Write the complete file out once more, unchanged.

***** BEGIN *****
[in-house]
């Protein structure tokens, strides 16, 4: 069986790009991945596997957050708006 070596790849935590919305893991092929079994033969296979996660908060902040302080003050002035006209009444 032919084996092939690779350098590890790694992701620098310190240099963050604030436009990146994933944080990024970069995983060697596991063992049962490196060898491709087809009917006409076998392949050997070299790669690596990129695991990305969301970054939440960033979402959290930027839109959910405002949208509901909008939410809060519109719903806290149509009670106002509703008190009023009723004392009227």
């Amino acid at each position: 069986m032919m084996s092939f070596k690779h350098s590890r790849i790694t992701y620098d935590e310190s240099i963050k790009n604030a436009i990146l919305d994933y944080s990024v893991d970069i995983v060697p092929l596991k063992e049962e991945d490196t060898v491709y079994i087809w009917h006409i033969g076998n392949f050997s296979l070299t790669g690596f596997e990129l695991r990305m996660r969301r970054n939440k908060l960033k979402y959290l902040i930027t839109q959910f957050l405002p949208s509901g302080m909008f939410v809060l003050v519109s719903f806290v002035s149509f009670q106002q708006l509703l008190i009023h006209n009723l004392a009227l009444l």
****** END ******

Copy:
[in-house]
């Protein structure tokens, strides 16, 4: 069986790009991945596997957050708006 070596790849935590919305893991092929079994033969296979996660908060902040302080003050002035006209009444 032919084996092939690779350098590890790694992701620098310190240099963050604030436009990146994933944080990024970069995983060697596991063992049962490196060898491709087809009917006409076998392949050997070299790669690596990129695991990305969301970054939440960033979402959290930027839109959910405002949208509901909008939410809060519109719903806290149509009670106002509703008190009023009723004392009227």
């Amino acid at each position: 069986m032919m084996s092939f070596k690779h350098s590890r790849i790694t992701y620098d935590e310190s240099i963050k790009n604030a436009i990146l919305d994933y944080s990024v893991d970069i995983v060697p092929l596991k063992e049962e991945d490196t060898v491709y079994i087809w009917h006409i033969g076998n392949f050997s296979l070299t790669g690596f596997e990129l695991r990305m996660r969301r970054n939440k908060l960033k979402y959290l902040i930027t839109q959910f957050l405002p949208s509901g302080m909008f939410v809060l003050v519109s719903f806290v002035s149509f009670q106002q708006l509703l008190i009023h006209n009723l004392a009227l009444l």